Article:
Oh boy, did I have so much to learn. As Rebecca Mead documents in her book, the American wedding industry has exploded in the last few decades. What was once a relatively simple affair (though when you adjust for inflation, weddings in the 1920s or ’30s still cost around $5,000) has become a new stage in absolute consumerism.
When looking at historical expenditures, I think it’s interesting to look at them not just in inflation-adjusted terms but in income-relative terms. After all, in the 1920s and 30s per capita GDP was much lower than it is today:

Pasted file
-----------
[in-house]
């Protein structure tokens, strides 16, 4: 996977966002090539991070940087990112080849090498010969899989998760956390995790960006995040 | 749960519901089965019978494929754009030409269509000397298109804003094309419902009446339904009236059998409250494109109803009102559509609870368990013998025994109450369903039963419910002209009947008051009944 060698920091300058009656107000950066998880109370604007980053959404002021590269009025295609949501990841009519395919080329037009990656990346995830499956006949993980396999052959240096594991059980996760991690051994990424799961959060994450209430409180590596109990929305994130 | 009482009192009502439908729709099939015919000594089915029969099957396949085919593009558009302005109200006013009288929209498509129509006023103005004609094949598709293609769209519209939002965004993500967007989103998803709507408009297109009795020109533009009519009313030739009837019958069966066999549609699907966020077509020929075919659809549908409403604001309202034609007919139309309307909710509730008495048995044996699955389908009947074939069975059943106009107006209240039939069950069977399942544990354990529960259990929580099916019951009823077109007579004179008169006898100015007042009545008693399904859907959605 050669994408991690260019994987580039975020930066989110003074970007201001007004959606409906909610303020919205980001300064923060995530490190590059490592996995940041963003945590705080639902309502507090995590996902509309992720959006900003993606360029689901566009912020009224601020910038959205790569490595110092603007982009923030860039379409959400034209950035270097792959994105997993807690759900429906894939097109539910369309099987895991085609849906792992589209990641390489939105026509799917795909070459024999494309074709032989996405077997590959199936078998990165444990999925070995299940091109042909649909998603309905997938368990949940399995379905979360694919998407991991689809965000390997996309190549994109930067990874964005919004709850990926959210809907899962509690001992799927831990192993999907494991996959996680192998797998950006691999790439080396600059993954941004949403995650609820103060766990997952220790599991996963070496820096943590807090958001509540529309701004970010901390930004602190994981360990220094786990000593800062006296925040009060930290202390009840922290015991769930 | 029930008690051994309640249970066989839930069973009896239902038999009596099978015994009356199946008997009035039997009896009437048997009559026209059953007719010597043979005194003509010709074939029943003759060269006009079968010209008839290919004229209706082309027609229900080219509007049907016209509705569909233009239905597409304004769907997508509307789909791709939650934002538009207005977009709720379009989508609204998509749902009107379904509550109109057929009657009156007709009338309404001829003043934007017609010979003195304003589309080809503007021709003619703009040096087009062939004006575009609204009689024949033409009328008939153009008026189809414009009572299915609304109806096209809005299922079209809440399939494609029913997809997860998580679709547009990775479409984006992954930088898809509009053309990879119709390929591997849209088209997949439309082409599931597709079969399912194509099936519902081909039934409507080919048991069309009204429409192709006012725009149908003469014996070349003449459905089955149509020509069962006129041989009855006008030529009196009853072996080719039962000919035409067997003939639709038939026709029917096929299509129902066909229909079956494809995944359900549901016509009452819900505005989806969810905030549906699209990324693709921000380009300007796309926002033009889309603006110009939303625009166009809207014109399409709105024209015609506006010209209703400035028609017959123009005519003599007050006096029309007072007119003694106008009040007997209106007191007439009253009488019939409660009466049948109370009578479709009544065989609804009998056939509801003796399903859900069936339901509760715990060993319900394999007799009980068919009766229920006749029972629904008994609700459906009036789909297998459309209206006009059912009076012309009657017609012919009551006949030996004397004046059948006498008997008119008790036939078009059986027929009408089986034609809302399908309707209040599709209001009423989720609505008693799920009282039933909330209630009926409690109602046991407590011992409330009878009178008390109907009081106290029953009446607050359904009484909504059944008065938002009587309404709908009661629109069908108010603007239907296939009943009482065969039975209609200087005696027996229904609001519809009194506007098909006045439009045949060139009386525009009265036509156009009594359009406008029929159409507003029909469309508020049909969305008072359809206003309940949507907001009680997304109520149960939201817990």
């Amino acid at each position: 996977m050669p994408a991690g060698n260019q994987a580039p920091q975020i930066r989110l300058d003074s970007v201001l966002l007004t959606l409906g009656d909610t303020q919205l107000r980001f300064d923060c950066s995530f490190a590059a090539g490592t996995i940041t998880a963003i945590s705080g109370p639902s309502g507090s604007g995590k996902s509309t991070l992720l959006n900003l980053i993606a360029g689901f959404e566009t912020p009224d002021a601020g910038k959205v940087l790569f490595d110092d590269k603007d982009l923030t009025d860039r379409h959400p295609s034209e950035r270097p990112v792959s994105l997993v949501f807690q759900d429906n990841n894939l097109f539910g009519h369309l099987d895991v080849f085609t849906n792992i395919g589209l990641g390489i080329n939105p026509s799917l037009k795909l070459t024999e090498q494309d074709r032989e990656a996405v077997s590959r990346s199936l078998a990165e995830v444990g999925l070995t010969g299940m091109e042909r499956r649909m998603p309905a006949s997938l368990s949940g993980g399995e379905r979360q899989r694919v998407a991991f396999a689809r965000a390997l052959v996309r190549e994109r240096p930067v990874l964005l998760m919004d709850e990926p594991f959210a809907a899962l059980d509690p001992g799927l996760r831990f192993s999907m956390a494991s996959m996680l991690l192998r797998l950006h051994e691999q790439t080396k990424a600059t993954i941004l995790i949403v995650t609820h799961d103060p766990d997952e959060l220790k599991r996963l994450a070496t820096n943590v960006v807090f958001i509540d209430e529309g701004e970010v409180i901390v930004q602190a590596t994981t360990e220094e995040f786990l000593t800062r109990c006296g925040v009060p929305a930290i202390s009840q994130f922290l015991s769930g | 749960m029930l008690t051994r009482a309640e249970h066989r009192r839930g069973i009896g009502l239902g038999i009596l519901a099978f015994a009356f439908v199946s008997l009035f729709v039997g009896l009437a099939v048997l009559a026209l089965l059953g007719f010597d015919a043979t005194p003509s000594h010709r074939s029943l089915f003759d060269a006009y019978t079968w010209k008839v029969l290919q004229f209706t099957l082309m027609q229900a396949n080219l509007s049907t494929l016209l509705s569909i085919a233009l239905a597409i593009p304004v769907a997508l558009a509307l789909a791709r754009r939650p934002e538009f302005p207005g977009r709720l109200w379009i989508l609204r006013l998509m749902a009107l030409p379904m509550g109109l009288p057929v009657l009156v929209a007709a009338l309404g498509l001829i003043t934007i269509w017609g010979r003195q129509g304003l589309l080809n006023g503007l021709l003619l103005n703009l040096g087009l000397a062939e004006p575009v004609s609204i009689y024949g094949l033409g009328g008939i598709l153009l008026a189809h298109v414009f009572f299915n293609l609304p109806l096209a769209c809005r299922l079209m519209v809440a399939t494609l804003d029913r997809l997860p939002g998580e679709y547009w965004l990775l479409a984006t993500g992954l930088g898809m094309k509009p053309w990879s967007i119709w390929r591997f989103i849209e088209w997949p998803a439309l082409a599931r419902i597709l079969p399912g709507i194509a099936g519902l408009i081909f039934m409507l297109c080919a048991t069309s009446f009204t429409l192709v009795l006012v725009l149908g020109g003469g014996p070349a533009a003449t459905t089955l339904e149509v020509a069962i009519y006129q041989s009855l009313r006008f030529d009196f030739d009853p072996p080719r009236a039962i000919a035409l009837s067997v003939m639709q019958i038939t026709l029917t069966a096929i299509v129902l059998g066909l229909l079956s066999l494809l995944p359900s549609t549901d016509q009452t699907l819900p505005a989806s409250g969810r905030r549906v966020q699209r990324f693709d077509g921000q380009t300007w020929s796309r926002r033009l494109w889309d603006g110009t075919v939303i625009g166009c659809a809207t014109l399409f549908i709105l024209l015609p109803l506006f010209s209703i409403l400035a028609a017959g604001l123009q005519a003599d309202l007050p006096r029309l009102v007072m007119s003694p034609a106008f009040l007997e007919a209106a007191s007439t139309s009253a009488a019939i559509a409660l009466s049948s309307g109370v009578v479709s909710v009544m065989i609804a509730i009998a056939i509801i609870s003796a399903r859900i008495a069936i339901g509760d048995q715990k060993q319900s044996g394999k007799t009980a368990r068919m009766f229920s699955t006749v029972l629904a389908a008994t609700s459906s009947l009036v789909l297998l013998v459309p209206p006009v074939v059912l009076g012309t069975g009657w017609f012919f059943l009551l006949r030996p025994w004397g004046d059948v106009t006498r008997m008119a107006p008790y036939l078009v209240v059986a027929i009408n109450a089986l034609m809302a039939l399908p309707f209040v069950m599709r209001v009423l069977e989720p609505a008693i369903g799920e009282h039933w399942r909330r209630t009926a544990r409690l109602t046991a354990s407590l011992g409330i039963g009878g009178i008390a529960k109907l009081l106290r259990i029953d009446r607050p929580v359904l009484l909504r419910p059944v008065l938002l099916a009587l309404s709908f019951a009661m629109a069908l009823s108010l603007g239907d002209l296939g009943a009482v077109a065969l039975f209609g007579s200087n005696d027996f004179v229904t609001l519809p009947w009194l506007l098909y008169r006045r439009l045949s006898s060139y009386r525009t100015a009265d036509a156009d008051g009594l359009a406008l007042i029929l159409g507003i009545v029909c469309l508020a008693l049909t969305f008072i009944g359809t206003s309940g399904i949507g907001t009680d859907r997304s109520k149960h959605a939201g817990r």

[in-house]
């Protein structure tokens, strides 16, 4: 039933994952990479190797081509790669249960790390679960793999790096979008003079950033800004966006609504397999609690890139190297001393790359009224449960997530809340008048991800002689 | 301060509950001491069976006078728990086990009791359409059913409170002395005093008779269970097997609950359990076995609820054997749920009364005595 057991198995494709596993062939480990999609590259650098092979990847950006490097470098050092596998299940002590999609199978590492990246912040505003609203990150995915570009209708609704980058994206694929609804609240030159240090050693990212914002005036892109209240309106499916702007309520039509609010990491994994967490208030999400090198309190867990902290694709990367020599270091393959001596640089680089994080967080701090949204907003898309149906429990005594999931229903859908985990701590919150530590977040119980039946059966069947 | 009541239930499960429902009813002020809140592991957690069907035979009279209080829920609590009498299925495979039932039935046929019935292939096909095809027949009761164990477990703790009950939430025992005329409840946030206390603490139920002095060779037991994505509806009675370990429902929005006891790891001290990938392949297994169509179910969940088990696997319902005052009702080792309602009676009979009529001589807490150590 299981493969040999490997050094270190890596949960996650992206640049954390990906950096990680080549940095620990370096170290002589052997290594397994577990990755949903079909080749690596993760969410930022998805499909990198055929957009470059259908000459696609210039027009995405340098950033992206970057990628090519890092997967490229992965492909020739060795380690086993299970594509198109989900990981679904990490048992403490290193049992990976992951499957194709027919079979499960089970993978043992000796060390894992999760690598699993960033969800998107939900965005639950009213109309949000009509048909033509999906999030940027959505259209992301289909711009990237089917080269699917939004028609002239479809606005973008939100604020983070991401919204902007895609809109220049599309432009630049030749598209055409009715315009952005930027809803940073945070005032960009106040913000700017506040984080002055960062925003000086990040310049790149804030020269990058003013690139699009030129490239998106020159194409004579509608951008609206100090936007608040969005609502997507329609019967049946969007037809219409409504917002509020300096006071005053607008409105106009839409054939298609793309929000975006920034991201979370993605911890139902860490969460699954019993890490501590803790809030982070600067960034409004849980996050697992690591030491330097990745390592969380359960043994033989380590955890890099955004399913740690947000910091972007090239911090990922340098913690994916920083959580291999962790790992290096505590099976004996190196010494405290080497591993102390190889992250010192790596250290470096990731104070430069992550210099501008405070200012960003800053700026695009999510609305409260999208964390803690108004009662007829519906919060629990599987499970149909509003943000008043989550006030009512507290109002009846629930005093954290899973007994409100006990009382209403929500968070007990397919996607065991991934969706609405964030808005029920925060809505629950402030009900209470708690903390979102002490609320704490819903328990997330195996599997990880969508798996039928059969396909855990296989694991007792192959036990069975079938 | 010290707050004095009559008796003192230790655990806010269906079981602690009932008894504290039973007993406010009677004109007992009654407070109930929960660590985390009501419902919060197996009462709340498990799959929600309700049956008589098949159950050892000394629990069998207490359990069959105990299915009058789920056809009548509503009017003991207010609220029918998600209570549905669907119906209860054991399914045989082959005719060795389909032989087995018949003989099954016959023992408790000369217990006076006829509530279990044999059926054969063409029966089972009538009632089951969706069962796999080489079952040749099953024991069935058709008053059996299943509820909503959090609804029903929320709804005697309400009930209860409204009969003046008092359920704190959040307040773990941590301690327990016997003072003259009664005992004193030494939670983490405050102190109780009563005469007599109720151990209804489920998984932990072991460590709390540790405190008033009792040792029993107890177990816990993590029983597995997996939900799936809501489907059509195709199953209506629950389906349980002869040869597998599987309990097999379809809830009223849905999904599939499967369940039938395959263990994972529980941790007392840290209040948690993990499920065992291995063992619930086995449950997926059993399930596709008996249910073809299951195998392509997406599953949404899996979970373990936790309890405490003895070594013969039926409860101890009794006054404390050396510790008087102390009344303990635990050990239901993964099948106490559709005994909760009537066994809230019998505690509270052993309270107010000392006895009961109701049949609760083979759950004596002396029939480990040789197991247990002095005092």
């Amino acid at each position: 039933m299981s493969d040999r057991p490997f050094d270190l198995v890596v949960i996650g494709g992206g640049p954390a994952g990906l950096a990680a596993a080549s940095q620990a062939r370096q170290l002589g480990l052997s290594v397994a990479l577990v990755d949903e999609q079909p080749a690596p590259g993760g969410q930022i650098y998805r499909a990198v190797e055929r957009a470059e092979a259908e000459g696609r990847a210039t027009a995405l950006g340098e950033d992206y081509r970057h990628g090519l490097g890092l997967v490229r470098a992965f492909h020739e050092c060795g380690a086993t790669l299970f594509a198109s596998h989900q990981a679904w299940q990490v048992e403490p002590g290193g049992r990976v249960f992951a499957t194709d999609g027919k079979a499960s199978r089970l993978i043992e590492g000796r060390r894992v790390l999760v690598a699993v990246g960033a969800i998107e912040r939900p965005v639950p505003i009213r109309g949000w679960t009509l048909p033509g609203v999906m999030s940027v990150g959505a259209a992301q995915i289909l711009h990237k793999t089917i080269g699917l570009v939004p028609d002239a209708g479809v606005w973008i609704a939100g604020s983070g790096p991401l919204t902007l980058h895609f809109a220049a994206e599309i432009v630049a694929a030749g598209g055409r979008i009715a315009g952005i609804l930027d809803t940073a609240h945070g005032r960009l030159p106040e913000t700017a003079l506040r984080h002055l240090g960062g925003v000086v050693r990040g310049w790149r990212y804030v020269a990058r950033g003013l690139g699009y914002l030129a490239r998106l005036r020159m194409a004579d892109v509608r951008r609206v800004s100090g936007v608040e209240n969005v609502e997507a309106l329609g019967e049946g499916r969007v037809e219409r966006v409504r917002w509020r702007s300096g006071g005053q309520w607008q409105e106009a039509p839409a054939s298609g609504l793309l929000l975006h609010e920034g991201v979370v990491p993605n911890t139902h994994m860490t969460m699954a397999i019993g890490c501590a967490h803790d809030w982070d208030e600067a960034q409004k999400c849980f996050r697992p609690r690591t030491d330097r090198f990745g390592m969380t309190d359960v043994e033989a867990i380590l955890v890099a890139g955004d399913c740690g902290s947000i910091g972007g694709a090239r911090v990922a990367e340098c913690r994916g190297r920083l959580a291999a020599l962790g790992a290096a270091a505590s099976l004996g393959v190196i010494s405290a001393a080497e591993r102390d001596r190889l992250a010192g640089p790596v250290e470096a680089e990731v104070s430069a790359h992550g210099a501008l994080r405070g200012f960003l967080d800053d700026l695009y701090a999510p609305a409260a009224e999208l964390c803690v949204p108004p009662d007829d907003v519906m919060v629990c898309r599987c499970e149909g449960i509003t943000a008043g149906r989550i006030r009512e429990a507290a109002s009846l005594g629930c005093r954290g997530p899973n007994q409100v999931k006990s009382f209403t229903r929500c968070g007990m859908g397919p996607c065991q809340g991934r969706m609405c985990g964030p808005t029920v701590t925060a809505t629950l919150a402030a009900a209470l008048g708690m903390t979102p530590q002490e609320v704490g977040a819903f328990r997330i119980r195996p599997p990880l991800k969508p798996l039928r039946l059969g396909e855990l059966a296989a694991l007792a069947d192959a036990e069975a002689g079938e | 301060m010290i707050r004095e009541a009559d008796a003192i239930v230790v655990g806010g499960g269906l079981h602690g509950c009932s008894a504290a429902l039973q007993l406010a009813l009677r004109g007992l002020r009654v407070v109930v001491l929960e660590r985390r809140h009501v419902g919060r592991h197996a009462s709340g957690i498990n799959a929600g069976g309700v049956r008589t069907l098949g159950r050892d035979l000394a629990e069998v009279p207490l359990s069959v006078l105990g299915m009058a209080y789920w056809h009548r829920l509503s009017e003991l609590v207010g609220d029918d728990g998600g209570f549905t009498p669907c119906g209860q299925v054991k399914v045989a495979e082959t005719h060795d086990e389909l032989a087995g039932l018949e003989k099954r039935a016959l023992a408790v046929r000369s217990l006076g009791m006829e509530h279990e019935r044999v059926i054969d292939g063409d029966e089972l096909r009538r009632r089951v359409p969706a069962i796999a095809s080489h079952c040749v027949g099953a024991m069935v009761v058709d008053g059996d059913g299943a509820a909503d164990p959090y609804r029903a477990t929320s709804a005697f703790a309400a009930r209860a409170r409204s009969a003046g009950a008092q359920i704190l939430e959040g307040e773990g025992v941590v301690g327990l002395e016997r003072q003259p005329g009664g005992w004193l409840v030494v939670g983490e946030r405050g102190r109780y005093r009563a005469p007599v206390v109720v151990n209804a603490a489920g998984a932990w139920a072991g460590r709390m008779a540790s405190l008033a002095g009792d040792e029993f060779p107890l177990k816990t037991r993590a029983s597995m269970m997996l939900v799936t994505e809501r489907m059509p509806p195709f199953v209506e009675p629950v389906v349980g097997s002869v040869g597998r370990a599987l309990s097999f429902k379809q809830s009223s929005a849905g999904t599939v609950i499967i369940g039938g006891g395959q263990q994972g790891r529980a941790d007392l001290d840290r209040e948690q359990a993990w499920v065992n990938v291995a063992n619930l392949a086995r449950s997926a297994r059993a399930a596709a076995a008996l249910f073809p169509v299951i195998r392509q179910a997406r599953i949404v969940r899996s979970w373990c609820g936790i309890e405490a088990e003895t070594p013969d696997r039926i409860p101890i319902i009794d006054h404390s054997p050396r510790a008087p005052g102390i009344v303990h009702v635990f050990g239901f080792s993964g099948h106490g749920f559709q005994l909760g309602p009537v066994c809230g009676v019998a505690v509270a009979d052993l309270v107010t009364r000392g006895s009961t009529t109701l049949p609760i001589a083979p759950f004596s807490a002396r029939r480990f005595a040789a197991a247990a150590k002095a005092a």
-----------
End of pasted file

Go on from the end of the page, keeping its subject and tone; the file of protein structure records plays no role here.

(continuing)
Something always worth saying is that if an economy grows, that necessarily means spending on something is increasing. This is especially true because some things (electronics, e.g.) tend to get cheaper. So when you hear about health care spending or wedding spending or whatnot exploding, or about how Americans live in giant houses one natural question to ask is what is it you think people should be spending money on instead. Smaller weddings, longer honeymoons? Smaller houses, fancier expensive dinners? Cheaper health care, more expensive suits?